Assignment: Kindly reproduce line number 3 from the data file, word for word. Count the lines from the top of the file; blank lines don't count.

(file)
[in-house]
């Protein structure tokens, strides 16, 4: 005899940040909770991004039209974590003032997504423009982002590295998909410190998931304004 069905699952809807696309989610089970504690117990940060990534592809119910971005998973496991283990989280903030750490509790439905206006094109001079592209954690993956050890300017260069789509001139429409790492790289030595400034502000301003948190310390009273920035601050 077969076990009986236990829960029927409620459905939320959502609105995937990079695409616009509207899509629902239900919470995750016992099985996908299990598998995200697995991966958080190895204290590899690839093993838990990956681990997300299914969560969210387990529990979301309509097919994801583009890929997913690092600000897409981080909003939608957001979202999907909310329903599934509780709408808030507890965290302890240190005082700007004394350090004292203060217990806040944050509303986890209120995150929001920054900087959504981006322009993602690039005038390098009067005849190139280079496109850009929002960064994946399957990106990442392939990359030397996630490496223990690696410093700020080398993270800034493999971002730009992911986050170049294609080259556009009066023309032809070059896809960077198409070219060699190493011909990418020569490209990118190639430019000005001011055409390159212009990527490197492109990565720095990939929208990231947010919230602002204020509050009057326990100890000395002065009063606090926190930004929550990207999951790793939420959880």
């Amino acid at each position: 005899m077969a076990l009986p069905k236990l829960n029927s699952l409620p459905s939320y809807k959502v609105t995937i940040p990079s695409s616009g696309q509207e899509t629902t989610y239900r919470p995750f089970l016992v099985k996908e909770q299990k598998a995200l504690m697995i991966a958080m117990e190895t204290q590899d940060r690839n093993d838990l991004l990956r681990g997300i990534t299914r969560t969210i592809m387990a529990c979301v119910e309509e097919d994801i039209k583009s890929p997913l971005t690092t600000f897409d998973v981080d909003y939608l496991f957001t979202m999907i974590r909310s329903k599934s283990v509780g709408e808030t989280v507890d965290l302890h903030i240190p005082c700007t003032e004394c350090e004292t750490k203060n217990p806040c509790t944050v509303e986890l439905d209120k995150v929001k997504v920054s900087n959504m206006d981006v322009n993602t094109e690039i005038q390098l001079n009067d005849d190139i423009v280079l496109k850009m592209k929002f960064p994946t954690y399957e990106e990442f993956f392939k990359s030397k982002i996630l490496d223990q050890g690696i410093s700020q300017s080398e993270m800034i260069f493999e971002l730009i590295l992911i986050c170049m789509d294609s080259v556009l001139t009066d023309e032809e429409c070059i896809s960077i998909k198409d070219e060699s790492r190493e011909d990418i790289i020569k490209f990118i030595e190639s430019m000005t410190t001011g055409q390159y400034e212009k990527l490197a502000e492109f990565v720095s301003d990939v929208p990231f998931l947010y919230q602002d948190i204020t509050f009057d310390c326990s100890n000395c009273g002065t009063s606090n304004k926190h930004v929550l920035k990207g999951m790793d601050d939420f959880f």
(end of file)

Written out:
């Amino acid at each position: 005899m077969a076990l009986p069905k236990l829960n029927s699952l409620p459905s939320y809807k959502v609105t995937i940040p990079s695409s616009g696309q509207e899509t629902t989610y239900r919470p995750f089970l016992v099985k996908e909770q299990k598998a995200l504690m697995i991966a958080m117990e190895t204290q590899d940060r690839n093993d838990l991004l990956r681990g997300i990534t299914r969560t969210i592809m387990a529990c979301v119910e309509e097919d994801i039209k583009s890929p997913l971005t690092t600000f897409d998973v981080d909003y939608l496991f957001t979202m999907i974590r909310s329903k599934s283990v509780g709408e808030t989280v507890d965290l302890h903030i240190p005082c700007t003032e004394c350090e004292t750490k203060n217990p806040c509790t944050v509303e986890l439905d209120k995150v929001k997504v920054s900087n959504m206006d981006v322009n993602t094109e690039i005038q390098l001079n009067d005849d190139i423009v280079l496109k850009m592209k929002f960064p994946t954690y399957e990106e990442f993956f392939k990359s030397k982002i996630l490496d223990q050890g690696i410093s700020q300017s080398e993270m800034i260069f493999e971002l730009i590295l992911i986050c170049m789509d294609s080259v556009l001139t009066d023309e032809e429409c070059i896809s960077i998909k198409d070219e060699s790492r190493e011909d990418i790289i020569k490209f990118i030595e190639s430019m000005t410190t001011g055409q390159y400034e212009k990527l490197a502000e492109f990565v720095s301003d990939v929208p990231f998931l947010y919230q602002d948190i204020t509050f009057d310390c326990s100890n000395c009273g002065t009063s606090n304004k926190h930004v929550l920035k990207g999951m790793d601050d939420f959880f």